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It was a long flirtation. For years, Paula Guilbault drove by the Boxford Victorian with yearning in her heart. “We lived only seven miles away, and I watched the house being built,” she says. Their home at the time resided on an acre in neighboring Topsfield, and there simply was not enough garden to satisfy Paula’s proclivity to dig in. She craved additional land. So, when the “For Sale” sign appeared in front of the Painted Lady (a Victorian-era house with an elaborate paint scheme) of her dreams, Paula began to think seriously about turning her lust into a living relationship. The Guilbaults bought the delightfully ornate Victorian that sits proudly on its two acres, and Paula likes to joke that it was her best birthday present ever from her husband, Larry.

The front of the house was almost perfect, except for one little detail. Paula dislikes pink, and that was the primary shade the house was painted when the Guilbaults bought it. She lived with it for five years, “because it was newly painted and I’m a realistic person,” she says. But eventually, the artist/teacher painted it with colors for which she has an affinity. Meanwhile, a garden in the shape of a figure eight lay in front of the house, which worked beautifully with the turreted house and its attached gazebo. The Guilbaults embroidered onto what they were given, adding a fountain and bolstering the inventory with connoisseur plants. Other than beautifying the entry walkway, they kept the foundation clear of plantings on purpose: letting a house rise majestically from its setting was a Victorian tradition. 

Even more important, the Guilbaults were given a priceless setting which framed the house. The previous owners left a legacy of shrubs and trees that made all the difference. In addition to several beautybushes (Kolkwitzia amabilis) that surround the house in a cloud of white spring blossoms, the property came with a crabapple, kousa dogwoods, and a weeping cherry. 

The very first garden that the Guilbaults installed was a happy accident. They moved in late autumn and required a holding area to transition some treasured plants from their previous landscape. So they swiftly dug a bed conveniently positioned at the end of the driveway and filled it with a sort of Noah’s ark of favorites they couldn’t leave behind. That garden eventually moved from temporary to permanent status and became a seminal fixture in the landscape.

Meanwhile, the Guilbaults were focusing on the backyard, which was a completely blank canvas upon arrival, aside from a blueberry patch at the property’s farthest reaches. They envisioned a deck with a view of what they knew would become a garden. And they found the ideal gazebo at the Boston Flower Show to give the deck the retrospective ambiance befitting the rest of the accoutrements. Crafted by a former shipbuilder, the gazebo brings the backyard into the same dialogue as the front configuration. Like the front gazebo, the Guilbaults opted to attach the back gazebo to the house. “Many gazebos just sit empty and unused too far out in the landscape. We wanted to put ours in close proximity so we would really use that.” In addition, the same craftsman built an arbor over the walkway behind the garage to shoulder Paula’s climbing roses.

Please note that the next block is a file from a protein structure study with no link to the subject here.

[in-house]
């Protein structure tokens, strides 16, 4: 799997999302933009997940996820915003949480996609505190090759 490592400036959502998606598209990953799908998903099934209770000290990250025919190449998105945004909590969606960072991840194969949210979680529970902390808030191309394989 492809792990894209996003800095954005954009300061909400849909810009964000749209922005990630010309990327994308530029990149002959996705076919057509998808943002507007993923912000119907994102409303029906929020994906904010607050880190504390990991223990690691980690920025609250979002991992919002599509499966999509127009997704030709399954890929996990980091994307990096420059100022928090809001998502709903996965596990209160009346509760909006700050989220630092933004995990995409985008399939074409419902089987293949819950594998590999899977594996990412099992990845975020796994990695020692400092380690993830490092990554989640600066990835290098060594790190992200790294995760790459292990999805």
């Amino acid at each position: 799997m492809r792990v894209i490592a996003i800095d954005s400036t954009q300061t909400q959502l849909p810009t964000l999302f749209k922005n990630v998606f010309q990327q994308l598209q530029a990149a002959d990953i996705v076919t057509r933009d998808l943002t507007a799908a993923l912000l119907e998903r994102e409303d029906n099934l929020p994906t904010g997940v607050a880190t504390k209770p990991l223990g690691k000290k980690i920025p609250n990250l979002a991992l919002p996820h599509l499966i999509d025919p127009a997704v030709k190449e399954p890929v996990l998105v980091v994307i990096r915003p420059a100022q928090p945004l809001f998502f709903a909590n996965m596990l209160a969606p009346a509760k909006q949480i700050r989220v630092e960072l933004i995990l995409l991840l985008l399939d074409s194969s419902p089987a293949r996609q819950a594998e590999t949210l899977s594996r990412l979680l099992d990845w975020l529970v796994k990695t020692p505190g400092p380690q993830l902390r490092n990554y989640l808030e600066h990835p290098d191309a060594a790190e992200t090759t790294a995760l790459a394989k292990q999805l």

With the gazebo and deck in place, the Guilbaults needed backyard gardens to admire. The solution was a series of large, undulating island beds, each with a birdhouse or some other focal point. Following her inner artist, Paula is conservative about color in the garden. “I use a lot of green, and I love texture,” she says. “When I buy a plant, I really look at the leaves.” In other words, flowers are not the only colorful note in the garden. And the flowers in residence are often white. “White gives you a sense of peace, plus it makes all the other colors richer.” Paula finds that plants need to make a large statement, so she works with perennials that will gain girth in the beds, and uses window boxes and containers to cradle plants that will come and go in a season. 

The Guilbaults do all the planting and maintenance personally, and their love is evident throughout. For that reason, they try to keep a tight rein on new projects. However, Paula’s newest initiative is to soften the periphery where the property merges into the surrounding woods and create a dialogue between cultivated and wild growth. As always, she is following her own drummer as she selects plants and their colors. Through the years, the consummate colorist has discovered a palette that works. But she takes the same outspoken approach that probably steered the owners of the original Painted Ladies. Ask Paula whether her palette for the scene is negotiable, and she doesn’t have to think. Her response, “My house, my rules.”